It doesn’t take long using the Internet now to find what we need because we’ve got a good search engine. And so you can find your purpose in 90 minutes.

How do I apply purpose in career choices?

Now, one of the things that often happens is the choice of purpose in pivotal moments. When we’re in big moments of change and what seemed familiar is suddenly not there anymore, we ask ourselves bigger questions.

If our career is a direct application of our purpose, we always feel right about it. What we do is we’re not looking to change careers all the time. We’re looking to deepen our experience of where it is.

I just want to give an example about this, about purposeful career choices and looking at what changes when people are living their purpose.

There’s an amazing story about Gandhi. In The Story of My Experiments with Truth he says he was painfully shy as a young man, as a boy. And when school ended, he would often run home just in case some random stranger would start talking to him, then he would have to face his timidity, his shyness. That sounds like the kind of guy who kicks the British empire out of its richest asset.

So, fast forward to the time that he’s known in South Africa and he’s defending the human rights of Indian people in Africa, he’s got to speak in public. This man of chronic timidity having to speak in public, in front of people, all his fears come on. So he, under normal circumstances, would buckle. But there’s something here which was more important to him than his fear. And that’s his purpose.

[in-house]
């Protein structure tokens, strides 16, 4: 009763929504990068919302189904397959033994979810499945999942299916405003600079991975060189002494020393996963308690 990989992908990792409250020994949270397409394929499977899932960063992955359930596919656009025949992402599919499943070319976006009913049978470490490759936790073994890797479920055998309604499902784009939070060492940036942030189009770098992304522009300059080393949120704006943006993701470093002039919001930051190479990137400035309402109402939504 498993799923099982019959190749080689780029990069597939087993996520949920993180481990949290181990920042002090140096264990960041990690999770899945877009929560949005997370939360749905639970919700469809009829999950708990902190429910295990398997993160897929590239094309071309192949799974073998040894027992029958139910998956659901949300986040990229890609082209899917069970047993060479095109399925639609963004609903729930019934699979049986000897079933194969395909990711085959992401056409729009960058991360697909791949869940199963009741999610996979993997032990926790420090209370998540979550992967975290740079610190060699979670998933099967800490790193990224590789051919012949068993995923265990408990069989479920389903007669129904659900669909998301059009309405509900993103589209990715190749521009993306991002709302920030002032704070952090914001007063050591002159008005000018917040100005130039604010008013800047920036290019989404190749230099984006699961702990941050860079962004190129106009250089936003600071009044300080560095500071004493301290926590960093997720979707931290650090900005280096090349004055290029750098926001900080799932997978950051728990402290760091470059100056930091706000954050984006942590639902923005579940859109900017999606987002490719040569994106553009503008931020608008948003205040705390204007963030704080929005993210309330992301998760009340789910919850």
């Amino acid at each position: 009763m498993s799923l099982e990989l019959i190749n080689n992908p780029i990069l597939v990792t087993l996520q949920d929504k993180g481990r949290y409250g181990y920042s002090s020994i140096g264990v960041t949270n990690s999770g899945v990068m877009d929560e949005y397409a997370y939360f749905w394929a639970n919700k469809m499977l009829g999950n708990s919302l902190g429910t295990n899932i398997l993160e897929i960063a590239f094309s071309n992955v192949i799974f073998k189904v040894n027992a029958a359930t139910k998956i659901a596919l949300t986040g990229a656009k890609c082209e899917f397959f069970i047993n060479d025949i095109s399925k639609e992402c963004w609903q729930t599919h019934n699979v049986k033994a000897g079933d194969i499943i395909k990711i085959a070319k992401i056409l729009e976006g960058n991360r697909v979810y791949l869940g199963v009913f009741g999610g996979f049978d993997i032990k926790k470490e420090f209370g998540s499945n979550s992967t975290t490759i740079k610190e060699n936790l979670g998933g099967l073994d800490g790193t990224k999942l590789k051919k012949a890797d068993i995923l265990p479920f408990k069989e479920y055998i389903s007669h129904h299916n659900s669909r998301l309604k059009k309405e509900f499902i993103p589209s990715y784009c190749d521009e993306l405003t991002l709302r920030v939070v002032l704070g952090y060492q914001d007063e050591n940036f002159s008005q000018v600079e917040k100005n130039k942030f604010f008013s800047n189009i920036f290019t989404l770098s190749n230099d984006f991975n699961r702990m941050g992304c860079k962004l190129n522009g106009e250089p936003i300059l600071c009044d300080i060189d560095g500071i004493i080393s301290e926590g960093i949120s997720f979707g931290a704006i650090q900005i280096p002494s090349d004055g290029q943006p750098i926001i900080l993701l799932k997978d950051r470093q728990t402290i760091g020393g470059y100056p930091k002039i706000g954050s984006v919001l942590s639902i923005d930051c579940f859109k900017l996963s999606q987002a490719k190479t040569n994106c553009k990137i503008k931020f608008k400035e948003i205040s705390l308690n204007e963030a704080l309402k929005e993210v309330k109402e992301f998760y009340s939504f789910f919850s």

And when something is more important to us than our fear, nothing can stop us. Nothing can stop us because the only thing that stop us in life are our fears. It’s not other people. It’s our relationship to those other people. If other people are telling me, “You’re wrong… you’re wrong… you’re wrong… you’re wrong… you’re wrong…” it only makes an impact on me if I believe them. My belief is a manifestation of my fear or my buy-in or my love.

So, if I buy into my own fear or other people’s, of course, I’m going to become a victim of that. I’m going to succumb. I collapse. I contract in life. But if there’s something more important to me than that, phbbttt, it bounces off. I find something else in myself, and I go further. I literally serve the purpose. As the term in French, épanouissement, blossoming. We come out of ourselves, out of the chrysalis.

So, purposeful choices in one’s career mean that we go further than we can ever possibly imagine for ourselves.

So I would say it’s the only way to choose your career.

We spend 41% to 50% of our lives at work. It shouldn’t be a career. This should be a constant expansion of purpose. And we can do it either by choosing jobs that express our purpose or choosing how we do the jobs in a way that is purposeful.


Richard Jacobs is the CEO of YES (www.yesindeed.com), a groundbreaking training and development company training up Change Leaders around the world. Richard has pioneered new forms of learning using interactive theatre and film, storytelling, Socratic questioning and behavioral science. He delivers training on Change, Communication, Creativity, Collaboration, Leadership and Purpose.